2.2 Virtual Strings

The data to be sent or to be written consists of a sequence of integers, atoms, floats, and strings. If only strings were allowed to be sent as information, the data would have to be transformed into a string. This would be clumsy and inefficient with regard to both space and time.

Mozart uses virtual strings for this purpose instead. A virtual string is either an atom, a float, an integer, a string, or a tuple with label '#', whose subtrees are virtual strings themselves. For instance,


is a virtual string. In the above example it is quite clear, that # stands for concatenation (i. e., for virtual concatenation).

There is predefined functionality for virtual strings, like testing, by IsVirtualString, converting to a string, by VirtualString.toString, and changing of signs, by VirtualString.changeSign. The latter procedure is quite important, because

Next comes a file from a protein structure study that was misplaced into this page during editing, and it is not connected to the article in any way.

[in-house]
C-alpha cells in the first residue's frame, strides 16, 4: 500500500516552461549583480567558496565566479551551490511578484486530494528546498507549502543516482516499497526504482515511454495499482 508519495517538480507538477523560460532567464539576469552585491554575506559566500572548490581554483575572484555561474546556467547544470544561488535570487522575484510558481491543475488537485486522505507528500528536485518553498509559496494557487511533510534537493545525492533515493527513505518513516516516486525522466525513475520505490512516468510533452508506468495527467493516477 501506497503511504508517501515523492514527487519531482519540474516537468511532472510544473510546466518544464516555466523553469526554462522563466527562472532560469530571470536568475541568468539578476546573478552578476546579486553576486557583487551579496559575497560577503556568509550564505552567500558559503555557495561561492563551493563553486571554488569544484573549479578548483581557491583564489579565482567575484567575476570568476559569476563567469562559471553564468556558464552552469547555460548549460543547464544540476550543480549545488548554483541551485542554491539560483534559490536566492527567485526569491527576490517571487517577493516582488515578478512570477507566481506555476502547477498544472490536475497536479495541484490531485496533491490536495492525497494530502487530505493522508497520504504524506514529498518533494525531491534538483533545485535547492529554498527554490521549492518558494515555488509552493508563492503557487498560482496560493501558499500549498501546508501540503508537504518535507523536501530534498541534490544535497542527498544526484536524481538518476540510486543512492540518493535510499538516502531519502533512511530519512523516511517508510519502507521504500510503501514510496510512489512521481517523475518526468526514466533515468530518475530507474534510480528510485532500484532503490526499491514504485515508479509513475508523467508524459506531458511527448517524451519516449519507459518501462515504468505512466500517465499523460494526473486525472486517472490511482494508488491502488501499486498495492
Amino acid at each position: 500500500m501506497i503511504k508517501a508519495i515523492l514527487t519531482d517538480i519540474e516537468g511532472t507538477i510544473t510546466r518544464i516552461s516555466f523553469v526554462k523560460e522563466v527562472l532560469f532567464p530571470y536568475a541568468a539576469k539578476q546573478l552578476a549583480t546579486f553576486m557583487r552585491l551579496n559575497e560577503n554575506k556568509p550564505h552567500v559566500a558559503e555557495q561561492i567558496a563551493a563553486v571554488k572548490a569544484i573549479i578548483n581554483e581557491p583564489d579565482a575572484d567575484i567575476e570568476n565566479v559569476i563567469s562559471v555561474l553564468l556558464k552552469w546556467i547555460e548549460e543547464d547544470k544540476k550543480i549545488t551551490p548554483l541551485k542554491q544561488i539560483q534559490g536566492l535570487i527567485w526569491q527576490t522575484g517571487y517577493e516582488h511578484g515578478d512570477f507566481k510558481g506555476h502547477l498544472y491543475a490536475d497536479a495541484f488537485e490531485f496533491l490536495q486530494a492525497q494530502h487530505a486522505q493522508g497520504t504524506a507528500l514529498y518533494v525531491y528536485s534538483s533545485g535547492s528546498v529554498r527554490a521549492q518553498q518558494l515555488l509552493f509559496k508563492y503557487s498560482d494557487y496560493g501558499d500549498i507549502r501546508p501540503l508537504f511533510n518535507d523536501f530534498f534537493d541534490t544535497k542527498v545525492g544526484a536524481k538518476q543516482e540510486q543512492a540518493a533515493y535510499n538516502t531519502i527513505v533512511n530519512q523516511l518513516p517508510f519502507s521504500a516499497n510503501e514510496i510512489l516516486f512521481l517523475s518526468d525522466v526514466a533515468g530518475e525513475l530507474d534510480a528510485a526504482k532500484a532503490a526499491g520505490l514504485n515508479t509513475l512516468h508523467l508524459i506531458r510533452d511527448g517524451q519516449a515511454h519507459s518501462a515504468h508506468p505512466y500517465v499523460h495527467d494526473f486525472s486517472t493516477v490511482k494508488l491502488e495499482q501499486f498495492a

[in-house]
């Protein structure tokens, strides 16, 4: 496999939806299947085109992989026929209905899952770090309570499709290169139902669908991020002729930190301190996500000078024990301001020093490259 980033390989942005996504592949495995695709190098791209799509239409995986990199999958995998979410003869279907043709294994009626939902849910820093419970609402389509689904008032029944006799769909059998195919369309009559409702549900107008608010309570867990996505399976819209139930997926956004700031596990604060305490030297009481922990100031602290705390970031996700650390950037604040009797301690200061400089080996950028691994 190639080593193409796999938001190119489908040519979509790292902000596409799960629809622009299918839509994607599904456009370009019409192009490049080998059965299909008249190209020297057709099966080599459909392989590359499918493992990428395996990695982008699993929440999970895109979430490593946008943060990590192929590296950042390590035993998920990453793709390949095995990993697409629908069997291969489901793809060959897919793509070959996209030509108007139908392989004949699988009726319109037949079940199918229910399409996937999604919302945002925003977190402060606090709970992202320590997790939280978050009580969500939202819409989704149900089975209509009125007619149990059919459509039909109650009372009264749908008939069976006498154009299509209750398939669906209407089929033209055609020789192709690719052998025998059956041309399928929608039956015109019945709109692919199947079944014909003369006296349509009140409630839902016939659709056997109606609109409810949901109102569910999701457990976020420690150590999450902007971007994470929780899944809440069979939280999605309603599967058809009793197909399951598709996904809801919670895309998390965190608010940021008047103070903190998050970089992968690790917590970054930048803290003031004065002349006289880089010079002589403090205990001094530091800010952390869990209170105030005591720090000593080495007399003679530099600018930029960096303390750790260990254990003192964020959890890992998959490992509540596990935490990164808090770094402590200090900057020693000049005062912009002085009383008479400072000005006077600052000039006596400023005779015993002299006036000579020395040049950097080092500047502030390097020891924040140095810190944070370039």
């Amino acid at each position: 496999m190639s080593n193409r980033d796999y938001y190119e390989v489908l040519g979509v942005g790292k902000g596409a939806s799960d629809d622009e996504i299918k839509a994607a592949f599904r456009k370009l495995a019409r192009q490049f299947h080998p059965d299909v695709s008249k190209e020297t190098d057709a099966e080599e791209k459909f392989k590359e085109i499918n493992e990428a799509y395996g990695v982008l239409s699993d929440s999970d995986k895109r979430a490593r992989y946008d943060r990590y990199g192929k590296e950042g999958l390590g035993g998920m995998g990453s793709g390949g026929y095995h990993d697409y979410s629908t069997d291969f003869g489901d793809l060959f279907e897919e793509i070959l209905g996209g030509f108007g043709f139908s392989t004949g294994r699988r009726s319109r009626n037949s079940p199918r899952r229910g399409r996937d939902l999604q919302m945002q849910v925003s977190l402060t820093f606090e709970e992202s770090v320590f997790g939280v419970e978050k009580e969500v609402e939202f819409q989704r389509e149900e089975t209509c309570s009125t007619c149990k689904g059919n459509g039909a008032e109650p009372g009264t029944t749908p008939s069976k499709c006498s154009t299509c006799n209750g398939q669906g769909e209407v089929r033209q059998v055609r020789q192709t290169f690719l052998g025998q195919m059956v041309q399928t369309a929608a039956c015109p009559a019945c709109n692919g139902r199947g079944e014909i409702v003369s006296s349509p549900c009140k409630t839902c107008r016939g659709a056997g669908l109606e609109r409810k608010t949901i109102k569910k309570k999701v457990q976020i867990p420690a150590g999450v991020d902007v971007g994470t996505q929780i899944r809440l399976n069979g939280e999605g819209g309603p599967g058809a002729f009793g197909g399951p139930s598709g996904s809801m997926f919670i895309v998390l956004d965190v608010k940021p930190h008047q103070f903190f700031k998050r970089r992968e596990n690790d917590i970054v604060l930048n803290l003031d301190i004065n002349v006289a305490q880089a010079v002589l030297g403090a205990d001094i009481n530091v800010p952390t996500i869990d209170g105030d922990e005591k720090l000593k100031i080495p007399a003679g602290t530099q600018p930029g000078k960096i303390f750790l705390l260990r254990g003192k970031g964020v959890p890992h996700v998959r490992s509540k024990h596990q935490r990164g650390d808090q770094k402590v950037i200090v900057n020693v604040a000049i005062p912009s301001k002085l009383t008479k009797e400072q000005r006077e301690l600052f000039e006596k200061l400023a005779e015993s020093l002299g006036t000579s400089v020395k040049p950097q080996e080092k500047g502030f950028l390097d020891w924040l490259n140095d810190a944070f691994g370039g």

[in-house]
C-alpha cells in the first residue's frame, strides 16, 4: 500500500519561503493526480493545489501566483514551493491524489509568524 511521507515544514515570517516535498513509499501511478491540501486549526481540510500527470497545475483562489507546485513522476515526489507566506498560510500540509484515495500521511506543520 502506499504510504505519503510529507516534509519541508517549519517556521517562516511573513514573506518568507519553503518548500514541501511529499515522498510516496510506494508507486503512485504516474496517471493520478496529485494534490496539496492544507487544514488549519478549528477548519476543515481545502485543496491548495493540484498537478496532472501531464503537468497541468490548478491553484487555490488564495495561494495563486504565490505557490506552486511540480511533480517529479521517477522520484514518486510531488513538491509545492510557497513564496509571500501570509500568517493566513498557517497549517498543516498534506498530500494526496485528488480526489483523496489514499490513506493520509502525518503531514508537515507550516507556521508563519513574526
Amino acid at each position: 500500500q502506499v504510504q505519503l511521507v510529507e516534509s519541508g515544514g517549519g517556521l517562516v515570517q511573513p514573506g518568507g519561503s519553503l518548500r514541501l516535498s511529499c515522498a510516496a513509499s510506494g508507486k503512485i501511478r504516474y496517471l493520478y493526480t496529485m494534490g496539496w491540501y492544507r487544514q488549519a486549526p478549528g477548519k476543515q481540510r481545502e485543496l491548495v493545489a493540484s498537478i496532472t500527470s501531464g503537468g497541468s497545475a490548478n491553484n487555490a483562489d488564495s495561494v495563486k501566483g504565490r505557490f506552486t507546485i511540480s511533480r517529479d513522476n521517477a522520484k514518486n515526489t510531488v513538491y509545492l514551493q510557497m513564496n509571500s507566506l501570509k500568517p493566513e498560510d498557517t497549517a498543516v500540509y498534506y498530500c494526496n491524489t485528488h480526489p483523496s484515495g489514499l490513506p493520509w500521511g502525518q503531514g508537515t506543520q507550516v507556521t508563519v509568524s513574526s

{Browse 12#(2#fast#4#"U")#~3.1415}

reveals that the usual unary minus sign (i. e., -) is used rather than the Oz operator ~.

The procedure VirtualString.changeSign provides the possibility to choose any virtual string as minus sign in numbers. It takes as input arguments two virtual strings, and substitutes every occurrence of the - character as a unary minus sign in numbers of the first argument by the second argument. For example,

{VirtualString.changeSign 12#(2#fast#4#"U")#~3.1415 '~'}

returns the virtual string with the Oz-style unary minus sign.

Note that in order to display virtual strings in readable form in the Oz Browser, you have to configure the Representation, Type option, see also ``The Oz Browser''. In the following we assume that the Browser is configured for displaying virtual strings.

Christian Schulte
Version 1.4.0 (20080702)